May I welcome you to the endgame section of the CBM. Over the years, my predecessor managed to provide readers not only with good analyses but also with a presentation which swept you through some pretty dry material in the most exciting way possible. Let’s see if I can keep it up as long as he did!
The main theme of the first report is “Fortress or hovel?”, dealing with rook endings, rook against bishop and the bishop pair. In addition he takes a look at a whole array of other endings, which you can find in the database.
(6) Bologan,V (2665) - Dizdarevic,E (2520) [B19] 
Sarajevo Bosnia Sarajevo (5), 22.05.2004 [Mueller,Karsten]
Black gives away the fruits of his hard work with 64...Ke8? and had to resign after 65.Ke6! (Opposition 65....Kd8 66.Kd6 Kc8 67.Kxc6 Kb8 (67...Kd8 68.Kb7+–) 68.Kd7 Ka8 69.c6 Kb8 70.c7+ Ka8 71.c8Q mate.A bitter blow!
So where did Black go astray? Try to work it out in your head before you look at the solution given at the end of this page.


In the 100th edition of ChessBase Magazine GM Peter Wells took a serious and practical look at how to optimise your opening play through preparation, understanding and perhaps above all ‘personalisation’ – in short, how to choose and then hone a set of openings which are right for you. In part two of his article, entitled “Opening Preparation –A Practical Guide”, he looks at how opening theory develops and opening study in the computer age.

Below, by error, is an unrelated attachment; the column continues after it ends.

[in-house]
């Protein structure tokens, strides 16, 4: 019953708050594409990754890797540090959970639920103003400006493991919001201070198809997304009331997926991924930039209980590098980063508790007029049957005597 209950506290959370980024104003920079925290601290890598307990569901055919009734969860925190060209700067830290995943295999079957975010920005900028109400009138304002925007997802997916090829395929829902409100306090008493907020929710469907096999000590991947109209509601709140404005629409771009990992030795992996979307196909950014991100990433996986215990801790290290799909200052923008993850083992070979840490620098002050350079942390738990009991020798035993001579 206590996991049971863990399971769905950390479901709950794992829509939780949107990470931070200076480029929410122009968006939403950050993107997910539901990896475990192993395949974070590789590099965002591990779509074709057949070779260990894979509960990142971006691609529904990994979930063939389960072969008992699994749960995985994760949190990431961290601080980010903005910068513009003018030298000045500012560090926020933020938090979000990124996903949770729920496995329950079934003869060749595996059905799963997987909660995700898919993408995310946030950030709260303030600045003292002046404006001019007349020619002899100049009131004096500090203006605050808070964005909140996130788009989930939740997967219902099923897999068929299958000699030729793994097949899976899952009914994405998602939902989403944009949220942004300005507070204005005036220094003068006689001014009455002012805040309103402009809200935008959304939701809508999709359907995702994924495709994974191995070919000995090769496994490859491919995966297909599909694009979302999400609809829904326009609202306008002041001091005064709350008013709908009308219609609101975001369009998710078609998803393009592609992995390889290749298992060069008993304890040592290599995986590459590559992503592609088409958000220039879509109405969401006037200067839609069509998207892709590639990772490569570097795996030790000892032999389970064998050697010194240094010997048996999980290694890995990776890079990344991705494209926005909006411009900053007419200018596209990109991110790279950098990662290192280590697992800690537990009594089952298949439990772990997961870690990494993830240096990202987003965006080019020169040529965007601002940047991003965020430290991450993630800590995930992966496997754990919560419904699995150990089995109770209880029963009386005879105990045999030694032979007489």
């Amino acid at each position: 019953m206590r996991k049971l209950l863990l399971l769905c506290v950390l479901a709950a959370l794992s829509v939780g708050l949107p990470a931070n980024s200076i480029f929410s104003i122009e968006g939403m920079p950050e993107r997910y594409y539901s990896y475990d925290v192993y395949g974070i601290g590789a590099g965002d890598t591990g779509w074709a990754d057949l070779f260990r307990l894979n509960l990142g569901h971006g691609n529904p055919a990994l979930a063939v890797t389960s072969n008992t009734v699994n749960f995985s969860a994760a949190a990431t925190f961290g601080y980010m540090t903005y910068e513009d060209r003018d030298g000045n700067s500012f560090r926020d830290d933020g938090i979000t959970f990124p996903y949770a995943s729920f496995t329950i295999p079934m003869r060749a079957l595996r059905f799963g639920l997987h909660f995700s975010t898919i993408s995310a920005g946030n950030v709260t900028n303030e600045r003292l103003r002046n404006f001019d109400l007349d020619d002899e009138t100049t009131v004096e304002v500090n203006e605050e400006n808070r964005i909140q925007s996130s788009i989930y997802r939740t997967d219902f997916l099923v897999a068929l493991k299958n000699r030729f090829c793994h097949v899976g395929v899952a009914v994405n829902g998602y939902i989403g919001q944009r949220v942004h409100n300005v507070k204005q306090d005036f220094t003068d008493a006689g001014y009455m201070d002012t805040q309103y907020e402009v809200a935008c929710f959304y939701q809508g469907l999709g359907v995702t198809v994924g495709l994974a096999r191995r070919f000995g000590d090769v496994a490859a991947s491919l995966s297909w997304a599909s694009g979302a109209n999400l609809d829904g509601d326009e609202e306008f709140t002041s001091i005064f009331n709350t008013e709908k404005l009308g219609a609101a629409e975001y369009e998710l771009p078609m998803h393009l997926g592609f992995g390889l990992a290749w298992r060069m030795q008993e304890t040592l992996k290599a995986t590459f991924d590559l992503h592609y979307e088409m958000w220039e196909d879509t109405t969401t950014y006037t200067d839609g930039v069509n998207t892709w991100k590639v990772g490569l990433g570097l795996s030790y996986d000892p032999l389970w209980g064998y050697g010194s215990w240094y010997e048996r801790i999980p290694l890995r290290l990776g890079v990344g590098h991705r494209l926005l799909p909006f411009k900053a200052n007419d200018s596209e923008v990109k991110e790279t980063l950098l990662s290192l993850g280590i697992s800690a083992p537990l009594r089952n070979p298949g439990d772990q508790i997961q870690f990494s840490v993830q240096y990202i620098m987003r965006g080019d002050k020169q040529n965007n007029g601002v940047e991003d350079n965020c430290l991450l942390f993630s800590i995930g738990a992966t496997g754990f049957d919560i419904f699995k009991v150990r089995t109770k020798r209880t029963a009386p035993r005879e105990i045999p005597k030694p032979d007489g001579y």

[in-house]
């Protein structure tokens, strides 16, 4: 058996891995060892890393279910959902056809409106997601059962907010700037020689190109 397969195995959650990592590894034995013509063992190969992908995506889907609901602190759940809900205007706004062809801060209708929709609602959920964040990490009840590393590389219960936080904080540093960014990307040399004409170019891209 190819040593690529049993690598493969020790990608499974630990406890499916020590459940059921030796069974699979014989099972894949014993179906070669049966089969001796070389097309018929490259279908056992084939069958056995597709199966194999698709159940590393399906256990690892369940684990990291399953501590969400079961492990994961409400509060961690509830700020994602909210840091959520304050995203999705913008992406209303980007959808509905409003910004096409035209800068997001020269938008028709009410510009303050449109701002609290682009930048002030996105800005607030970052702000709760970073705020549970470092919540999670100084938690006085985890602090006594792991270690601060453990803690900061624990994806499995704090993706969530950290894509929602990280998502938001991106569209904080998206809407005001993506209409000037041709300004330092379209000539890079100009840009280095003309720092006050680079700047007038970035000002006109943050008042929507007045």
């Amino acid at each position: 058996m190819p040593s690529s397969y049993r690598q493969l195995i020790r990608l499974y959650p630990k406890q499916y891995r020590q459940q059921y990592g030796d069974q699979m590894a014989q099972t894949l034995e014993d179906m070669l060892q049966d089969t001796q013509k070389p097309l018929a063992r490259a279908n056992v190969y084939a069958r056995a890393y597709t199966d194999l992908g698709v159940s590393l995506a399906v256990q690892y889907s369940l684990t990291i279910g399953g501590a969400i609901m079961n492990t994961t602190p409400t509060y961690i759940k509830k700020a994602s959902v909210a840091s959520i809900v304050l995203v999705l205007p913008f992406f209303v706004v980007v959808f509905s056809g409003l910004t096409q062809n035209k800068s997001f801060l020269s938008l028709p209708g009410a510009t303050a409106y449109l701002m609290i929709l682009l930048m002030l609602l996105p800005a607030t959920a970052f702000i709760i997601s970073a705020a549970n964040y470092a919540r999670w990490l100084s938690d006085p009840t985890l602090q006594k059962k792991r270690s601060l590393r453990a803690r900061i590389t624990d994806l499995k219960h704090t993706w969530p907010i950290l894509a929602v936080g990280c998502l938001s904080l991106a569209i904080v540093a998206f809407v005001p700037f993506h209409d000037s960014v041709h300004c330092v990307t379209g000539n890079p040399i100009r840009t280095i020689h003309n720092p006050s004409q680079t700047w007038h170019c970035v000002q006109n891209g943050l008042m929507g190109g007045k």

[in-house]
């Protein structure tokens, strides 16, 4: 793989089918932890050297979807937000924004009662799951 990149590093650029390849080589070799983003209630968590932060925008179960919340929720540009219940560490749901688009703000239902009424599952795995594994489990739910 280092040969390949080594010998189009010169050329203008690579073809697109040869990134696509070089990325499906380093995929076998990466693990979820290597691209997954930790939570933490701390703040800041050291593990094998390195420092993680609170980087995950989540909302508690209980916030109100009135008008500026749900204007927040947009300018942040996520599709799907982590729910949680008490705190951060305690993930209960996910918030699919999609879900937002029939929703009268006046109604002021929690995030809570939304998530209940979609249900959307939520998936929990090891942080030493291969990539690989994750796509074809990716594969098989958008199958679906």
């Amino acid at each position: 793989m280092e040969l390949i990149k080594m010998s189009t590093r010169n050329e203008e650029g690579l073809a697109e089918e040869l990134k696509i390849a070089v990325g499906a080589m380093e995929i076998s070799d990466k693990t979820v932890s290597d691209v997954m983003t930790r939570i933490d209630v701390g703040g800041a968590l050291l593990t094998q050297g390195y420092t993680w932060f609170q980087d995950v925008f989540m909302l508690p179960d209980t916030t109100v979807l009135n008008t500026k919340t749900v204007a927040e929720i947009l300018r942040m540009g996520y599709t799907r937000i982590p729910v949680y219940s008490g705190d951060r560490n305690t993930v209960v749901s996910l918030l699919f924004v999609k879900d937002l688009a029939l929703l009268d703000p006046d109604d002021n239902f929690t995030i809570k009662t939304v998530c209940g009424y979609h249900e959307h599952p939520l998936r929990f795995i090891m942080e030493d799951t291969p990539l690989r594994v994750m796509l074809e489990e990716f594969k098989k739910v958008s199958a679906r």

“The Art of Rook Sacrifice” is Part Two of a tactics article started in CBM 98 by GM Valery Atlas. The author writes: “Selecting the training positions for the present database, I was impressed with the amount of games in which victory was achieved by means of spectacular rook sacrifices. In CBM 98, I have already presented several remarkable rook sacrifices, and the present collection of tactical examples offers a good opportunity to continue the exploration of this interesting topic.”

ICCF Telechess

The database of correspondence and email chess games contains seven text reports and over 6000 games. The purpose of the articles is to provide readers with a comprehensive coverage of the game of correspondence chess, whether using post, email or other kinds of transmission, as organised by the International Correspondence Chess Federation and its member federations.
Solution to the endgame Bologan-Dizdarevic given above: 64...Kd7 would have held the fortress: 65.Kf6 Kd8 66.Ke6 Kc7 67.Ke7 Kc8 68.Kd6 Kd8 69.Kxc6 Kc8 70.Kd6 Kd8 71.c6 Kc8 72.c7 stalemate. The a6-pawn dashes all of White’s hopes.